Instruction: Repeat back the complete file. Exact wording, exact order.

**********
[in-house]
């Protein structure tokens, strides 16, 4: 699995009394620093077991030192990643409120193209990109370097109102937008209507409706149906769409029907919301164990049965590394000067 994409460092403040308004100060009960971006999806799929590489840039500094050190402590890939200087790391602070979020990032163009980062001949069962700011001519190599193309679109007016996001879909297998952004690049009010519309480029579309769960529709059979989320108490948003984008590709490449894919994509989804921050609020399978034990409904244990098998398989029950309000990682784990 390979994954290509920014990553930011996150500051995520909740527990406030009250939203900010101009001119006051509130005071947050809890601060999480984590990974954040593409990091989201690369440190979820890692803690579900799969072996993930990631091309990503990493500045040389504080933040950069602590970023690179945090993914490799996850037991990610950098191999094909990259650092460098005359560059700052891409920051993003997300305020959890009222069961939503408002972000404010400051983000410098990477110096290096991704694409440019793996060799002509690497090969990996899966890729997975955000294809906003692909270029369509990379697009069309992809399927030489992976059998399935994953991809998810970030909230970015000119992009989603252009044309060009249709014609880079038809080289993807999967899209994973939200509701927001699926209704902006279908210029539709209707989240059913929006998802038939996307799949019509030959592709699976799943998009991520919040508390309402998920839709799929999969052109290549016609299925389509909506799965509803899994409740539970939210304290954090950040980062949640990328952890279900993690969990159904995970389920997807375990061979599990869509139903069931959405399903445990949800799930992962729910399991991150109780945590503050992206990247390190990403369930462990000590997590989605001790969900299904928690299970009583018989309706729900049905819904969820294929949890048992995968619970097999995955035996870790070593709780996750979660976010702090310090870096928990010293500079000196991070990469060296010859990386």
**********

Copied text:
[in-house]
């Protein structure tokens, strides 16, 4: 699995009394620093077991030192990643409120193209990109370097109102937008209507409706149906769409029907919301164990049965590394000067 994409460092403040308004100060009960971006999806799929590489840039500094050190402590890939200087790391602070979020990032163009980062001949069962700011001519190599193309679109007016996001879909297998952004690049009010519309480029579309769960529709059979989320108490948003984008590709490449894919994509989804921050609020399978034990409904244990098998398989029950309000990682784990 390979994954290509920014990553930011996150500051995520909740527990406030009250939203900010101009001119006051509130005071947050809890601060999480984590990974954040593409990091989201690369440190979820890692803690579900799969072996993930990631091309990503990493500045040389504080933040950069602590970023690179945090993914490799996850037991990610950098191999094909990259650092460098005359560059700052891409920051993003997300305020959890009222069961939503408002972000404010400051983000410098990477110096290096991704694409440019793996060799002509690497090969990996899966890729997975955000294809906003692909270029369509990379697009069309992809399927030489992976059998399935994953991809998810970030909230970015000119992009989603252009044309060009249709014609880079038809080289993807999967899209994973939200509701927001699926209704902006279908210029539709209707989240059913929006998802038939996307799949019509030959592709699976799943998009991520919040508390309402998920839709799929999969052109290549016609299925389509909506799965509803899994409740539970939210304290954090950040980062949640990328952890279900993690969990159904995970389920997807375990061979599990869509139903069931959405399903445990949800799930992962729910399991991150109780945590503050992206990247390190990403369930462990000590997590989605001790969900299904928690299970009583018989309706729900049905819904969820294929949890048992995968619970097999995955035996870790070593709780996750979660976010702090310090870096928990010293500079000196991070990469060296010859990386």